The first thing you notice as you instinctively reach for a pair of shades is how phenomenally bright the picture is. There’s simply not another rear projection TV out there that can touch the 56ZR7J in this key respect. Needless to say this has a particularly dramatic effect on the cartoonish joys of an HD Xbox 360 picture.
The 56ZR7J is also peerless in the rear pro world when it comes to video artefacts – or rather, the lack of them. We’d hoped the HD-ILA technology would get rid of the nasties associated with rival DLP and LCD systems, but nothing could have prepared us for the sheer impact of seeing 56in pictures unaffected – during HD viewing, at least – by noise of practically any sort, be it grain, visible pixel structure, colour noise or even smearing or buzzing over motion. In fact, until we saw this JVC in action we hadn’t realised just how noisy the pictures on our reference DLP rear pro set really are!
The almost complete lack of noise lets you forge a fantastically direct connection with what you’re watching, which surely has to be a key starting point for any truly satisfying viewing experience.
Making this general lack of noise all the more remarkable is the fact that the 56ZR7J’s picture is almost frighteningly sharp. In fact, we’d go so far as to say the screen renders every almost infinitesimal detail of an HD picture in a way that we’ve simply not seen before on a rear projection TV. If you think we’re exaggerating, just stick an HD showing of Planet Earth on and see how long it takes for your jaw to raise itself back off the floor.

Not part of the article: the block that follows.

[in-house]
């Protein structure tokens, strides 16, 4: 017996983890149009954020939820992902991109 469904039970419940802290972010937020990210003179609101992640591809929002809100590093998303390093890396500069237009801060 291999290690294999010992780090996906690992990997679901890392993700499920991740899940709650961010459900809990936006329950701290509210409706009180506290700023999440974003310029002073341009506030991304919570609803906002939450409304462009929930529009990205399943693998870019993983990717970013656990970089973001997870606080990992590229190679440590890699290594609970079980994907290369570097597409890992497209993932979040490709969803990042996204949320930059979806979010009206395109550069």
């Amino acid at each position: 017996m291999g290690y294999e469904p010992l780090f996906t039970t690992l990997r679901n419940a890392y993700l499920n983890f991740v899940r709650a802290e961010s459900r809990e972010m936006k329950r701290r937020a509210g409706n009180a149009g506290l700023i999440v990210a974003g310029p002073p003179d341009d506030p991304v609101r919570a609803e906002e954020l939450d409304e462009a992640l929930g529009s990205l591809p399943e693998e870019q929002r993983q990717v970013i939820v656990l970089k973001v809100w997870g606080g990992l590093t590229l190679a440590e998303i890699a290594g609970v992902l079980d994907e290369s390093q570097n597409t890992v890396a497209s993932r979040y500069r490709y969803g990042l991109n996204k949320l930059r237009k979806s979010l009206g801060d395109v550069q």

A final plus of the 56ZR7J’s pictures are its colours, which are both stunningly vibrant and solid but also almost perfectly natural in tone – something that few rival DLP and especially LCD rear pro TVs can claim.
Remarkably it’s not just the 56ZR7J’s pictures that impress either, as its speakers also produce truly excellent sonics. Bass levels are rich and deep enough to leave most flat TVs for dead, the soundstage is dispersed far and wide without becoming incoherent, stupid volumes can be reached before speaker distortion sets in, speech always sounds clear and credible, and treble effects are pristine without becoming harsh.
We’re not saying the 56ZR7J performs perfectly, though. Black levels, for instance, can leave really dark movie scenes looking a touch greyed over. Also, while HD pictures for the most part look breathtaking, standard definition ones can look slightly messy, presumably due to shortcomings with the set’s image scaling engine.
Although we finished the main review on a down-note, we must say that it would really have been little short of miraculous if JVC had made HD-ILA rear projection perfect at the first time of asking. And anyway, the problems described are nowhere near serious enough to deter us from the heartfelt opinion that, as technological debuts go, the 56ZR7J is an absolute doozy.
How we test televisions
We test every TV we review thoroughly over an extended period of time. We use industry standard tests to compare features properly. We’ll always tell you what we find. We never, ever, accept money to review a product.
Score in detail
Image Quality 9
Sound Quality 9